WineHandpicked by IWSC

Provence rosé: what’s next for the wine and 8 bottles to try

Provence is already known for its elegant, salmon-hued wines, but makers of Provençal rosé are continuing to push the style even further up into the fine wine echelons

Words by Helena Nicklin & IWSC Experts

Château d'Aiguines - Provence rosé
Handpicked by IWSC
Provence is the heartland of elegant, delicately hued rosé

You have to hand it to Provence. Until very recently, it was hard for the average wine drinker to know whether their pink wine was sweet or dry, especially when it appeared in various shades from barely blush to near-neon red. While all these styles of rosé still exist, we now have a benchmark for high-quality, dry rosé that’s celebrated the world over, thanks to the work of the Provençal wine industry.

Made largely from Cinsault and Grenache – with a smattering of other grapes like Syrah and Mourvèdre – Provençal rosé is the prima ballerina of wine styles: elegant in pink, yet capable of effortlessly complex twists and turns. And the fact that the colour in the glass is infinitely Instagrammable hasn’t done the drink’s popularity any harm. The Provençal, light-salmon hue has become the shade of choice for many rosé winemakers around the globe as they notice consumers muttering “pale is best, right?” in the wine aisles.

That’s probably because drinkers have come to associate this salmon colour with a reliable, versatile wine style; dry, with just the right amount of fruit and a slick of refreshing salinity, no matter where in the region the wine comes from. Provence is to rosé wine what Champagne is to sparkling, and while there’s increasing competition from around the world, there’s still plenty more for Provence to offer curious wine explorers.

Provence rosé bottles
Rosé makes up 90% of Côtes de Provence wine production, and is traditionally made in a fresh, aromatic style with subtle floral and citrus notes

The next natural next step for lovers of a Provençal pink is to look at the differences the various appellations and terroirs can bring to flavour. The largest and most famous region is Côtes de Provence AOC, which spans 50,000 acres and recognises five smaller, terroir-focused areas within it: Côtes de Provence Fréjus, La Londe, Pierrefeu, Sainte Victoire and now, since 2019, Notre-Dame des Anges.

Ninety per cent of Côtes de Provence wine production is dedicated to rosé and the style is famously crisp, aromatic and fresh, often citrus dominant (think pomelo, white flowers and herbs), with subtle, tropical and red-fruit flavours on the palate.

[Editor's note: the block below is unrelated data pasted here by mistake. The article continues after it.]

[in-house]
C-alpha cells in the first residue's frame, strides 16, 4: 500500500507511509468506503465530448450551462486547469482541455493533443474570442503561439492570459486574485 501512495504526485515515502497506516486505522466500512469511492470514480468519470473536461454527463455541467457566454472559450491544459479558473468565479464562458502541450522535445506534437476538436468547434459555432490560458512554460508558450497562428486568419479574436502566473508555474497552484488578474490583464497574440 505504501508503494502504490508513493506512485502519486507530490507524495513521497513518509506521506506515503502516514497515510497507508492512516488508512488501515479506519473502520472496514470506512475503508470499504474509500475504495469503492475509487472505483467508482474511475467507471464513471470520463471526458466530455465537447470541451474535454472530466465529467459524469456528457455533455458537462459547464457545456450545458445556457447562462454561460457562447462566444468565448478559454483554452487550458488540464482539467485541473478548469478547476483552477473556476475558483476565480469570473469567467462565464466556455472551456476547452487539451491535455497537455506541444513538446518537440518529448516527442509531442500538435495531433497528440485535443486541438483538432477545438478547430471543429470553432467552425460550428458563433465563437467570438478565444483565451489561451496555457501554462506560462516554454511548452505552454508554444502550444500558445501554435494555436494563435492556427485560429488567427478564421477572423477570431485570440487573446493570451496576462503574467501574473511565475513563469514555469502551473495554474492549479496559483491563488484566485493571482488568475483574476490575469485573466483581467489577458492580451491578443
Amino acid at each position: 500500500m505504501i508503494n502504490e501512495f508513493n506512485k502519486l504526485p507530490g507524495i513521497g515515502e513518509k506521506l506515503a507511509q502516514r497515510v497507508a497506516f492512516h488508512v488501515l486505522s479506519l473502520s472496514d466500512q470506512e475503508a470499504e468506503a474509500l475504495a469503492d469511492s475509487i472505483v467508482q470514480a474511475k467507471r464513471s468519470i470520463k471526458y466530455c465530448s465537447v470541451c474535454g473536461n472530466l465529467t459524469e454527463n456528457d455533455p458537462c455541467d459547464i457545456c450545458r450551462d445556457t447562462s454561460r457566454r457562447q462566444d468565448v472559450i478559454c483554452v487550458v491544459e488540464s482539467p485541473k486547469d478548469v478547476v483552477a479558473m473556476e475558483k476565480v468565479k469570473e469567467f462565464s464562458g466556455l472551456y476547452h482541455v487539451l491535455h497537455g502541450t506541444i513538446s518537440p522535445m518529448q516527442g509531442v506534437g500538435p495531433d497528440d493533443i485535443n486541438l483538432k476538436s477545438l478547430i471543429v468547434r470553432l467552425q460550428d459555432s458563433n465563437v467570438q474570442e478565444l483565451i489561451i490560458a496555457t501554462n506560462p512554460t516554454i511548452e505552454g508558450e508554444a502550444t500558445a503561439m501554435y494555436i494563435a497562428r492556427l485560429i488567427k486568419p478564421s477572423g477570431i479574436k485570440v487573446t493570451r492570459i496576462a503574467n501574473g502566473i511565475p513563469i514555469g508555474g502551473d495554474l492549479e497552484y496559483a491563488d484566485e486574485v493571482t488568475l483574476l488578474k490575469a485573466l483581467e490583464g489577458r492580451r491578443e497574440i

The smaller Coteaux d’Aix-en-Provence and Coteaux Varois en Provence appellations also produce significant amounts of rosé, with the former to the west giving more fruit-forward wines with defined minerality. The latter produces full-bodied, expressive pinks with fleshy white and red fruit thanks the chalky soils and higher altitudes from its more central vineyards. There are also tiny amounts of pink produced in Provence’s much smaller AOCs such as Bandol and Pierrevert.

Appellations aside, the Provençal rosé category itself is constantly evolving, with new formats and styles to explore. As well as key producers bringing out their rosés in cans and boxes, we are also seeing a move towards more “foodie” pinks. Jeany Cronk of Mirabeau says they are adding to their winemaking repertoire in response to consumer demand: “We’re seeing lots of experimentation with wines tuned to gastronomy that don’t necessarily conform to the light styles we’ve come to expect.”

Recent experimentation in Provence to create more gastronomic styles has seen extra lees ageing for weighty complexity, as well as a considered use of oak – largely for the texture it brings, rather than any overt oaky flavours. “We’ll be releasing a partially oak-aged rosé ourselves soon, where colour and ease of drinking is a lesser parameter,” says Cronk.

Another thing to look out for is sparkling pinks – and not just those made in the traditional or regular tank methods. Some producers, such as Léoube, are looking back to the “ancestral” method, adding frozen must from the first pressing to start the second fermentation in tank instead of sugar. “It gives good roundness, delicate fruit and is a nice change from the norm,” says Léoube winemaker Romain Ott.

Perhaps the boldest claim to Provence’s position in the world of fine wine, however, is the start of a luxury “super Provence” movement. One of the region’s star producers, Domaines Ott, is leading the charge here with Étoile: a blend of its finest terroirs across several appellations, retailing at over £100 a bottle. Who will be the next producer to enter this luxury market? Watch this space. In the meantime, read on for a selection of top Provence rosé wines, all IWSC award winners in 2020.